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Fed needs time, data, patience on inflation fight: Daly

Published 02/16/2024, 12:47 PM
Updated 02/16/2024, 12:54 PM
© Reuters. Federal Reserve Bank of San Francisco President Mary Daly poses for a photograph at the Kansas City Federal Reserve Bank's annual Economic Policy Symposium in Jackson Hole, Wyoming, U.S. August 25, 2023. REUTERS/Ann Saphir

(Reuters) - Despite "remarkable" progress on U.S. inflation, Federal Reserve Bank of San Francisco President Mary Daly said on Friday "there is more work to do" to ensure stable prices - a phrase that signals she feels it's not yet time for interest-rate cuts.

"We will need to resist the temptation to act quickly when patience is needed and be prepared to respond agilely as the economy evolves," Daly said in remarks prepared for delivery to the National Association for Business Economics.

Inflation declined rapidly last year, from 5.5% in January to 2.6% in December by the Fed's targeted measure of the personal consumption expenditures price index. Unemployment, meanwhile, was 3.7% last month, up just three tenths of a percentage point from the start of the year.

The combination, Daly said, is "unequivocally good news," but it is unclear whether that will continue. Risks for this year include the potential that inflation's progress slows, or that the labor market falters, she said.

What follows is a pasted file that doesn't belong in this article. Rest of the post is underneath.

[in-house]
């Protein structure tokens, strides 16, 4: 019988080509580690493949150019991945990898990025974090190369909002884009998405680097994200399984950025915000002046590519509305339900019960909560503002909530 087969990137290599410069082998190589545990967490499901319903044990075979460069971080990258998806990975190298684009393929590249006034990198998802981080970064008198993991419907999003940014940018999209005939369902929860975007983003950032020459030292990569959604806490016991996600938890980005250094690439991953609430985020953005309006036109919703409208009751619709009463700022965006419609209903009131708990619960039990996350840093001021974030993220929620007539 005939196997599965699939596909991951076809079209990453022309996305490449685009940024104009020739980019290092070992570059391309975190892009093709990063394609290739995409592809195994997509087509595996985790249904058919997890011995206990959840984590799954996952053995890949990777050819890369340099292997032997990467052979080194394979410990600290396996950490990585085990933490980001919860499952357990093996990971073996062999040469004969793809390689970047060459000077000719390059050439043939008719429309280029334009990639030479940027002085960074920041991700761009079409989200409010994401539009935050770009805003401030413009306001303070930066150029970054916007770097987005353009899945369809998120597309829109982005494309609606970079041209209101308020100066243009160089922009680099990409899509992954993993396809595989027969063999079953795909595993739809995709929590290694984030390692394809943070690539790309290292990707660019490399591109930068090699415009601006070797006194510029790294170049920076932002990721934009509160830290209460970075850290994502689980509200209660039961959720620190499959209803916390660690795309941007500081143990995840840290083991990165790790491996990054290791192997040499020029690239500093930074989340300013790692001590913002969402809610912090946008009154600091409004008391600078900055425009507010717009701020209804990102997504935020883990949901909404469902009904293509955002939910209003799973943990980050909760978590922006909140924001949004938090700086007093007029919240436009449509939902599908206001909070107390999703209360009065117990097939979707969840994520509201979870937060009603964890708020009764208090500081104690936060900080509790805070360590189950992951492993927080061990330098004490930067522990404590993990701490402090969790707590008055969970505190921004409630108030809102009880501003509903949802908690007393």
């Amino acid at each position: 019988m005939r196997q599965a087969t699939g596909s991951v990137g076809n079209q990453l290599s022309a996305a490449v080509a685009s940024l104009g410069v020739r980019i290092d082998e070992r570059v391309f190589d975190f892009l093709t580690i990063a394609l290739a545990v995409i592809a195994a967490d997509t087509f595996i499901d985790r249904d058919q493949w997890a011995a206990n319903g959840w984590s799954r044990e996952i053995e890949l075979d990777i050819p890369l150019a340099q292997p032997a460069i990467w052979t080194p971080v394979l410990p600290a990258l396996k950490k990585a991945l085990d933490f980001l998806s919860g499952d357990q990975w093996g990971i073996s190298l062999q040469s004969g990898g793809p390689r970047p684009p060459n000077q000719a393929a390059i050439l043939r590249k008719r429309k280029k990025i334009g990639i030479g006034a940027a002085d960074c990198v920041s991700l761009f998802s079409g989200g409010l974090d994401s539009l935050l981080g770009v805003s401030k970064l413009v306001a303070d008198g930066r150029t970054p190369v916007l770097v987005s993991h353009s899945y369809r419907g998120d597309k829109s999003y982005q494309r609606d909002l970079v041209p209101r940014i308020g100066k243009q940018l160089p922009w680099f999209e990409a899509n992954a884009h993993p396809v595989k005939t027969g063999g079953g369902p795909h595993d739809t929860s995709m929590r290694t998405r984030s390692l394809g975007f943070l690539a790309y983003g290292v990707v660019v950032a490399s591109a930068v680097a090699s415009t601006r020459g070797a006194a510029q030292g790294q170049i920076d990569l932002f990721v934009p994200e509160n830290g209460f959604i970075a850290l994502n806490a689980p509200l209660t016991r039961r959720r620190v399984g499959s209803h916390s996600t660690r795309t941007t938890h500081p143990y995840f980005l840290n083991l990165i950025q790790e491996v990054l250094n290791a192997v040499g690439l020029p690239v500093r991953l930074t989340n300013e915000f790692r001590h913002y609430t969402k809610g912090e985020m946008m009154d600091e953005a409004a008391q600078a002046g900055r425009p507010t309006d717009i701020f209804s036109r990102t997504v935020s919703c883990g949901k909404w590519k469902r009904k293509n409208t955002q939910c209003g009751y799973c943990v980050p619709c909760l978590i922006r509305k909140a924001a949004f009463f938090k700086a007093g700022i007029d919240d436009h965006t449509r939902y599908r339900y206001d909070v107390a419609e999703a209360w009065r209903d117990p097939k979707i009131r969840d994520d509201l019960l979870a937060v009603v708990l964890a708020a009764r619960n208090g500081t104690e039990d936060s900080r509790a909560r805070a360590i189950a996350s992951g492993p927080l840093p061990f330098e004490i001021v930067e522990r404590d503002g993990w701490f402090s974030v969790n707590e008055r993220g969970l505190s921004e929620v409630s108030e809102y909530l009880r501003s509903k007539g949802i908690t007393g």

And while projections embedded in financial market pricing and reflected in surveys suggest inflation is on track to the Fed's 2% target, she said, "we need more time and data to be sure that they will be realized."

© Reuters. Federal Reserve Bank of San Francisco President Mary Daly poses for a photograph at the Kansas City Federal Reserve Bank's annual Economic Policy Symposium in Jackson Hole, Wyoming, U.S. August 25, 2023. REUTERS/Ann Saphir

Data Friday showing underlying wholesale prices surged last month appeared to reinforce that view, though Daly did not cite it specifically.

Financial markets are pricing in about four quarter-point interest-rate cuts this year, starting in June, that will bring the Fed's policy rate to the 4.25%-4.5% range by year end. Fed policymakers in December largely felt three rate cuts would be appropriate, though they will update those forecasts at their meeting next month.

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